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Terahertz Spectroscopy for Proximal Soil Sensing: An Approach to Particle Size Analysis (2017)

Dworak V., Mahns B., Selbeck J., Gebbers R., Weltzien C.

Sensors, 17 (10), 2387

doi:10.3390/s17102387

Abstract

Spatially resolved soil parameters are some of the most important pieces of information for precision agriculture. These parameters, especially the particle size distribution (texture), are costly to measure by conventional laboratory methods, and thus, in situ assessment has become the focus of a new discipline called proximal soil sensing. Terahertz (THz) radiation is a promising method for nondestructive in situ measurements. The THz frequency range from 258 gigahertz (GHz) to 350 GHz provides a good compromise between soil penetration and the interaction of the electromagnetic waves with soil compounds. In particular, soil physical parameters influence THz measurements. This paper presents investigations of the spectral transmission signals from samples of different particle size fractions relevant for soil characterization. The sample thickness ranged from 5 to 17 mm. The transmission of THz waves was affected by the main mineral particle fractions, sand, silt and clay. The resulting signal changes systematically according to particle sizes larger than half the wavelength. It can be concluded that THz spectroscopic measurements provide information about soil texture and penetrate samples with thicknesses in the cm range.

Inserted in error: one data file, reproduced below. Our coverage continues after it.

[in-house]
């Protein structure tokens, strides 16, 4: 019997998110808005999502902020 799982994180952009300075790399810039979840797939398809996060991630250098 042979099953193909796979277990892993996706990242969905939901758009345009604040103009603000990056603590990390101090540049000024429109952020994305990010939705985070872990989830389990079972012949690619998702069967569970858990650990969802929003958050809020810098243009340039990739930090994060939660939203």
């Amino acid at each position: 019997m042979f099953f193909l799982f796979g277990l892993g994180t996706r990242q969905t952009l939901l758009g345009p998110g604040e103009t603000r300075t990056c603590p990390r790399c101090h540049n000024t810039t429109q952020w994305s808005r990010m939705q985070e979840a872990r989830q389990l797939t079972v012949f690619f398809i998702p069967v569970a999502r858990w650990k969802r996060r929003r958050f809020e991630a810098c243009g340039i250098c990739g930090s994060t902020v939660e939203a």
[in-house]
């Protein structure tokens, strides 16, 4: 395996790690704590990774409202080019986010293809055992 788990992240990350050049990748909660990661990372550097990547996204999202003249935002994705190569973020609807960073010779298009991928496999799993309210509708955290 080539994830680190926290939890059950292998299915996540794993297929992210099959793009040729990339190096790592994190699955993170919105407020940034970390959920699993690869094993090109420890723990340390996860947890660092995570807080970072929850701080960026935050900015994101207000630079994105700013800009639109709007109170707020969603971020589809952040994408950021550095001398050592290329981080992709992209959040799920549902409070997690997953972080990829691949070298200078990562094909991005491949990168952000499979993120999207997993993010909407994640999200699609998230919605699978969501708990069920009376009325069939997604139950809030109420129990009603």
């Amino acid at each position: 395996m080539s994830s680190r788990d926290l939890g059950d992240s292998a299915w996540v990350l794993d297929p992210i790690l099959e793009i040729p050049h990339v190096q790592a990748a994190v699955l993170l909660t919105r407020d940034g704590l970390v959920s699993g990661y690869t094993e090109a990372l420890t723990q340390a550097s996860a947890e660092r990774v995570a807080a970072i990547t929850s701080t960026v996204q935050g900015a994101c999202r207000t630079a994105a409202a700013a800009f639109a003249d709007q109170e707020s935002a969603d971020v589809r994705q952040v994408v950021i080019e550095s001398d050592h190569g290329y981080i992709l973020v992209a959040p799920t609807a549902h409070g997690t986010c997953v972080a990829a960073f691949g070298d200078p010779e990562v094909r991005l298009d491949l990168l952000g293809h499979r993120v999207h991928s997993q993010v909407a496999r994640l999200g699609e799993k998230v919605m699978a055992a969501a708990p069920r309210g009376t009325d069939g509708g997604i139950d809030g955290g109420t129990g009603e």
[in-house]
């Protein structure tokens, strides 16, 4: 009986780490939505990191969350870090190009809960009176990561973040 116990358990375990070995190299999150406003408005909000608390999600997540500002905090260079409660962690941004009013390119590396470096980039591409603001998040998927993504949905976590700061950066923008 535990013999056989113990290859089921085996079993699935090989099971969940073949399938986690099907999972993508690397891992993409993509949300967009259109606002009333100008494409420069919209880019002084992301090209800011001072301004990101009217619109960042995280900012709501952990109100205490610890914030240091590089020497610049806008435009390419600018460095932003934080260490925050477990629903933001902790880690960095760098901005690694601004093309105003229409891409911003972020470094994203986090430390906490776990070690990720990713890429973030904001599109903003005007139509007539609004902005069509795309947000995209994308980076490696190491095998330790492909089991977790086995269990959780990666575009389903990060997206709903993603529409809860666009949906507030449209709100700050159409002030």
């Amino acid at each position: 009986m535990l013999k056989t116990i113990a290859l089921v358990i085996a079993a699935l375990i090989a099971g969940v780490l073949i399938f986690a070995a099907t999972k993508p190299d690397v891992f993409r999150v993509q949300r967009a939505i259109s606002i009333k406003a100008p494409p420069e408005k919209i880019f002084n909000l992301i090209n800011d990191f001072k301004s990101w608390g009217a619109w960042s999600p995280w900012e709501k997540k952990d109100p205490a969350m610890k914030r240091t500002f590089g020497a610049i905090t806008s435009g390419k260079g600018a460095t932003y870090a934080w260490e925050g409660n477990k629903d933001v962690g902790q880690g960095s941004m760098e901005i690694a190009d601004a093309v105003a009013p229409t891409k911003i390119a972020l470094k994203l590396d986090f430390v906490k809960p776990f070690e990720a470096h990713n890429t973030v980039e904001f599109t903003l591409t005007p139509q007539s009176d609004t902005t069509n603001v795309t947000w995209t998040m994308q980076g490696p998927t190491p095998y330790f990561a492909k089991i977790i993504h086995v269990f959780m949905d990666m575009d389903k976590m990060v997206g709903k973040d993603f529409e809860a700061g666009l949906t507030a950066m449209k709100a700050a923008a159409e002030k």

Intelligence for Soil (I4S)